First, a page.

David Hewitt, 'Illegitimate concern' (2013) 157(25) SJ 9
This article argues that the unmarried father of an adult patient is a relative for the purposes of s26, whether or not he had parental responsibility. However, the wording of s26 means that for its purposes an unmarried father is not a relative of an adult patient because it is not possible to have parental responsibility for an adult. It may be in future that the the courts are asked to adjudicate on whether or not the situation is compatible with the ECHR, in particular in relation to an unmarried father who used to have parental responsibility.
This article was first published by Solicitors Journal on 25 June 2013, and is reproduced by kind permission.
Where a person is, or is to be, detained under the Mental Health Act 1983 (MHA 1983), his or her 'nearest relative' can play a significant role - by vetoing detention, for example, or by discharging the patient or asking a tribunal to do so.
The nearest relative must be selected according to statutory criteria, which are set out in section 26 of MHA 1983.
But although they have existed for 30 years, those criteria can still seem obscure. That is particularly so when it comes to unmarried fathers.
Section 26 ensures that a patient's mother or father will often be his or her nearest relative (sub-section (1)). It also states, however, that an illegitimate person is to be treated as the legitimate child of her mother, but only of his or her father if he has 'parental responsibility' (section 26(2)).
There is often debate about the implications of this, especially in the case of an adult patient whose father did not have parental responsibility when she was a child.
One suggestion is that in such a case, the father will never, in fact, be the nearest relative, even after the child has attained her majority; that he will never be able to remedy a defect that set in much earlier. I'm afraid I disagree.
The requirements of section 26 are clear: when seeking to identify the nearest relative of an adult, it is necessary merely to ascertain whether that person has a 'father', and to construe that word in its broadest, biological sense.
More specifically, I do not think it is necessary to establish whether any such biological father once had parental responsibility for the person concerned. This is to be inferred from a straightforward reading of sub-section (1), in which, after all, the word 'father' is used without qualification.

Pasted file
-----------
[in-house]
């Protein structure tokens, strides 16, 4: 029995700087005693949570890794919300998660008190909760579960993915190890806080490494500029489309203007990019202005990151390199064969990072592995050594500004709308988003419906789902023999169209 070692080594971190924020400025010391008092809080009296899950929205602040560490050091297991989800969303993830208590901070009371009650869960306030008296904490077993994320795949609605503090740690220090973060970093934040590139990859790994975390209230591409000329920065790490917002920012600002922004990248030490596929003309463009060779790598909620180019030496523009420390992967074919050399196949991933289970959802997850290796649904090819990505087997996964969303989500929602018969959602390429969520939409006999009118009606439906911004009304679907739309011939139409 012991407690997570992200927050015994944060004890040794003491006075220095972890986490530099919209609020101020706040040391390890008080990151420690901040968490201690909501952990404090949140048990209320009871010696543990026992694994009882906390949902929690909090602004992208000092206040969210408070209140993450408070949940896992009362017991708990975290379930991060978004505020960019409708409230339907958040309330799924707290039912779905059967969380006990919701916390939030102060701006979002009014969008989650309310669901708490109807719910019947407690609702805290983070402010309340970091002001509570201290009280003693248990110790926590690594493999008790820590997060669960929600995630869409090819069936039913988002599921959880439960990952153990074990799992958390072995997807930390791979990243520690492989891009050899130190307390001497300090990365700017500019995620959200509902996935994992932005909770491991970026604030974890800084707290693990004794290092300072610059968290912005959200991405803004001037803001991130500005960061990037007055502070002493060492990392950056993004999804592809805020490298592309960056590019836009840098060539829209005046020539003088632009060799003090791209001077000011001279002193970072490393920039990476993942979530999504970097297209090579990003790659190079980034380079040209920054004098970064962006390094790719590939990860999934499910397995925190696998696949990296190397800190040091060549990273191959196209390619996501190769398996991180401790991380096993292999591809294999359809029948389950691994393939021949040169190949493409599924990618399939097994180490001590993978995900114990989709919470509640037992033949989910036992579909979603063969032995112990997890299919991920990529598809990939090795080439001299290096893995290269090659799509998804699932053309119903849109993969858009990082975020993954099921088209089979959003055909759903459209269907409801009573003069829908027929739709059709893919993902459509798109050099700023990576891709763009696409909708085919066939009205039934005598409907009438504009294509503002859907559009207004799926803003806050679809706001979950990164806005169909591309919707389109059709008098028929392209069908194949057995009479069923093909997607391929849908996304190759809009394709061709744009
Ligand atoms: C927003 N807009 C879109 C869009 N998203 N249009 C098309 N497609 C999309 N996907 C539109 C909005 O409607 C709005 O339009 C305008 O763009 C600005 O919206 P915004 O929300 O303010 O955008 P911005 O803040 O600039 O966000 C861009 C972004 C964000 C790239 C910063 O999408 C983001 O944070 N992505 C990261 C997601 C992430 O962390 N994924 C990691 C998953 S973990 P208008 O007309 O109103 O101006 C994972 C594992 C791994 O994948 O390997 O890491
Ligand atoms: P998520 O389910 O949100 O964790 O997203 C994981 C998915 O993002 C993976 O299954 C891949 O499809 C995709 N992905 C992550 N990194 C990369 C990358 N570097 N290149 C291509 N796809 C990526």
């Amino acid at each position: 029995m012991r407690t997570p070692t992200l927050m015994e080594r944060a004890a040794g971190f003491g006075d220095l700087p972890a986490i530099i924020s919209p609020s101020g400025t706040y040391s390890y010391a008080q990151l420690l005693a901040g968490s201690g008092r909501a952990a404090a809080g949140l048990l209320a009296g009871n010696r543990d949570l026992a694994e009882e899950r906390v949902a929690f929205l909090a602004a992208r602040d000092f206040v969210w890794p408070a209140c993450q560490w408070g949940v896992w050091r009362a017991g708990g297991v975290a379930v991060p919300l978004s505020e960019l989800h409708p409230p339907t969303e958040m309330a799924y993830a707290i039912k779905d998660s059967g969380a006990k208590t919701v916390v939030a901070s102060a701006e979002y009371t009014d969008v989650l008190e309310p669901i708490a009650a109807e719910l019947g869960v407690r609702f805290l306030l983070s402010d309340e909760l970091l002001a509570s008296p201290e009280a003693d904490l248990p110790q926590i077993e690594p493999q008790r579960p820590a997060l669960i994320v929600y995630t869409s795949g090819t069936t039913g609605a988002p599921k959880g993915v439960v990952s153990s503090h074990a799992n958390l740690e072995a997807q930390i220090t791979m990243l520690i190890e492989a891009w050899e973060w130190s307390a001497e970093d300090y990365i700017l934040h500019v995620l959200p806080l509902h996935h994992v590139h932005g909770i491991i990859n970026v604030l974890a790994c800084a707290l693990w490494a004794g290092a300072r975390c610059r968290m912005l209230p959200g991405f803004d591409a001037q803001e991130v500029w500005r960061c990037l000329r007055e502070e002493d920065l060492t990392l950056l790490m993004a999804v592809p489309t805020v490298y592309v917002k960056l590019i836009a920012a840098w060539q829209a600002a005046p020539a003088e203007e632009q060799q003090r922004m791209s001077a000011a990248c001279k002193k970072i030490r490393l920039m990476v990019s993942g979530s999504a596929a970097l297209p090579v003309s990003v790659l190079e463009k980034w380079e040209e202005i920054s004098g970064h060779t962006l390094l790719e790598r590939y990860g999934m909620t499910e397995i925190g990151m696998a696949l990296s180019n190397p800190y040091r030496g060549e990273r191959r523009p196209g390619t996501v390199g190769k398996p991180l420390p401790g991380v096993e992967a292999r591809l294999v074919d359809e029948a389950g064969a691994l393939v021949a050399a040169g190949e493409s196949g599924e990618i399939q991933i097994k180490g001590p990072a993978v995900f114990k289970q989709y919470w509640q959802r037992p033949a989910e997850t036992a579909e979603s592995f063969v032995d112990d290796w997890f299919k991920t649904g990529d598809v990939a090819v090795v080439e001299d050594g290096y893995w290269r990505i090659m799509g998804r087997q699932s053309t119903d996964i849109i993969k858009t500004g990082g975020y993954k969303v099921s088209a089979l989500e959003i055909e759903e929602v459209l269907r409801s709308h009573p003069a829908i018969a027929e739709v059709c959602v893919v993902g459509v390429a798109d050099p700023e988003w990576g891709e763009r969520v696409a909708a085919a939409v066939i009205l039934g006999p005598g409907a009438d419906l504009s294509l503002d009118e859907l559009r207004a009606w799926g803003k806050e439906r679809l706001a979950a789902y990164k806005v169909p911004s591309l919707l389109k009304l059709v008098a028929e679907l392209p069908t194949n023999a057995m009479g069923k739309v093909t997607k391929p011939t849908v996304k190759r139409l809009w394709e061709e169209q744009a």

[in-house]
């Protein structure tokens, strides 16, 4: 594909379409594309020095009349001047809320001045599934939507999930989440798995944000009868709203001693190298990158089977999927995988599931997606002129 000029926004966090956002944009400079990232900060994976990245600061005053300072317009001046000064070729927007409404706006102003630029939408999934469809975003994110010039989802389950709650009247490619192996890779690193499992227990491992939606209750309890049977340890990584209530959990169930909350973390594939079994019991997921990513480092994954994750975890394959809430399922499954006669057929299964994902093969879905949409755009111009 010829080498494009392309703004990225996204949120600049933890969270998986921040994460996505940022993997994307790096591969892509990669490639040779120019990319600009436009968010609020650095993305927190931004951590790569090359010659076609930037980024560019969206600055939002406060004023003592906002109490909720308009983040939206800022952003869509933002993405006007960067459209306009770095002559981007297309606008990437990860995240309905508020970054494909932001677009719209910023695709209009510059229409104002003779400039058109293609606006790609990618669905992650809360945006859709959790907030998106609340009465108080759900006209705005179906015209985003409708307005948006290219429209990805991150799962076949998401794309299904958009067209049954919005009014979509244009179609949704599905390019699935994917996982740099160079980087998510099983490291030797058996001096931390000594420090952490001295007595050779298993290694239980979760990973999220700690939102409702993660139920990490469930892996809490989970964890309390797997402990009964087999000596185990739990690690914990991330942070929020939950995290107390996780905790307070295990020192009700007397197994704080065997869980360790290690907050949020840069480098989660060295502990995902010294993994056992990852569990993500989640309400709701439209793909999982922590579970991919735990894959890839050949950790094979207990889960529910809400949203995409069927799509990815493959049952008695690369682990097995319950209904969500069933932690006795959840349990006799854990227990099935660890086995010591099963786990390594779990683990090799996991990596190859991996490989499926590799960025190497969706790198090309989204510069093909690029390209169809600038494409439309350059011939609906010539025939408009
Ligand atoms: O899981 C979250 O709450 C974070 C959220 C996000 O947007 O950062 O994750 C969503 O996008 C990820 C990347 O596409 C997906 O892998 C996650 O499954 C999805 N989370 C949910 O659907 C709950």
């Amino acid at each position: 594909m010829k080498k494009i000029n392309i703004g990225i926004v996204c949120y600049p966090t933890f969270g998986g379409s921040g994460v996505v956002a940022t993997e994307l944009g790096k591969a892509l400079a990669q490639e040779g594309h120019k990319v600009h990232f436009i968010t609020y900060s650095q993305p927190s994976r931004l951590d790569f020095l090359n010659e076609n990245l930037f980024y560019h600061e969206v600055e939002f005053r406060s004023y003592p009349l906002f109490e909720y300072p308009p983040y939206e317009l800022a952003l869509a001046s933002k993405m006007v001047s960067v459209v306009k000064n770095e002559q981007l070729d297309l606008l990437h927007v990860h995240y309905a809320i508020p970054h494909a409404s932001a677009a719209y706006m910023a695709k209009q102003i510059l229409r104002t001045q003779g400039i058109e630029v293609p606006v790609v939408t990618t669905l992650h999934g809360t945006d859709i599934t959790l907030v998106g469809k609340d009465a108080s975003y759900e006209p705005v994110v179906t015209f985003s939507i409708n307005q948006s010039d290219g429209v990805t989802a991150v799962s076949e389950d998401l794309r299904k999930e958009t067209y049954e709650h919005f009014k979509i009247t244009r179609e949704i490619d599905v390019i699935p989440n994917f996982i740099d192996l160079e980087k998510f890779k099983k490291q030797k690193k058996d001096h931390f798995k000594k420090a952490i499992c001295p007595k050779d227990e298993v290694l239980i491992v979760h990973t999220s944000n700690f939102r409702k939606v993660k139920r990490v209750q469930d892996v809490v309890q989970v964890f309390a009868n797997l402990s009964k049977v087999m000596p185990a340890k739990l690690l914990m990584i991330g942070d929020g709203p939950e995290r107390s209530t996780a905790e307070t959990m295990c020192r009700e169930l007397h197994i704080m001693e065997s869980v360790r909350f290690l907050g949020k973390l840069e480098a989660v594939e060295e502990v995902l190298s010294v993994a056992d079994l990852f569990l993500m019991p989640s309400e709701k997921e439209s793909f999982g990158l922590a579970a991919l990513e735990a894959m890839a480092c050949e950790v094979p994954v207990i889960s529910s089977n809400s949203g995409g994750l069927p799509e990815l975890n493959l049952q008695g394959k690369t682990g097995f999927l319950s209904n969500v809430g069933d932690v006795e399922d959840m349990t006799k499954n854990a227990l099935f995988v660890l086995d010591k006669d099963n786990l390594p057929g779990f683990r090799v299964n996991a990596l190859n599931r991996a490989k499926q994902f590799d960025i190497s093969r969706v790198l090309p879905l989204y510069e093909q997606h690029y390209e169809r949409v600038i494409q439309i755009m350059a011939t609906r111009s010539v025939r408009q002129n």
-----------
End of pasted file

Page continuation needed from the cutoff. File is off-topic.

It is perfectly true that sub-section (2) appears to state that someone who is 'illegitimate' is the child merely of his or her mother, and not of his or her (biological) father. I do not, however, consider that relevant: section 26(1) does not state that only the 'legitimate' father of an adult child can be her nearest relative. In short, there is nothing in that sub-section to which the apparent qualification in sub-section (2) can apply.
In any case, there is a general rule that relationships are to be ascertained without reference to whether or not a person's parents were married to one another. That rule is currently set out in section 1(1) of the Family Law Reform Act 1987. (See: Brenda Hale, 2010, Mental Health Law, fifth edition, page 83.) It is perfectly true that it applies "unless the contrary intention appears", but, for the reasons I have given, I do not consider the words of section 26(2) to be clear and unequivocal evidence of such an intention.
The position with regard to children is different. Section 26(2) makes it plain that in the case of an illegitimate child, the father will only be the nearest relative if he has parental responsibility for him or her. For present purposes, however, that is irrelevant, for parental responsibility will not endure beyond a child's 18th birthday. In that regard, it is noteworthy that sub-section (2) requires of a father who would be the nearest relative that he 'has', not 'had', parental responsibility.
This, again, suggests that what the sub-section says is only relevant in the case of a patient, or a potential patient, who is currently a minor; and that in the case of an adult, it is irrelevant that their father had (or did not have) parental responsibility for him or her.
Despite its antiquity, the Mental Health Act still has many mysteries to reveal. The solution to the problem discussed here need not, however, be among them. On any careful interpretation, the position seems clear: as far as the role of nearest relative is concerned, the father ceases to be illegitimate once the child has come of age.David Hewitt is a judge of the First-tier Tribunal and visiting fellow at Northumbria University and Bournemouth University. He is the author of The Nearest Relative Handbook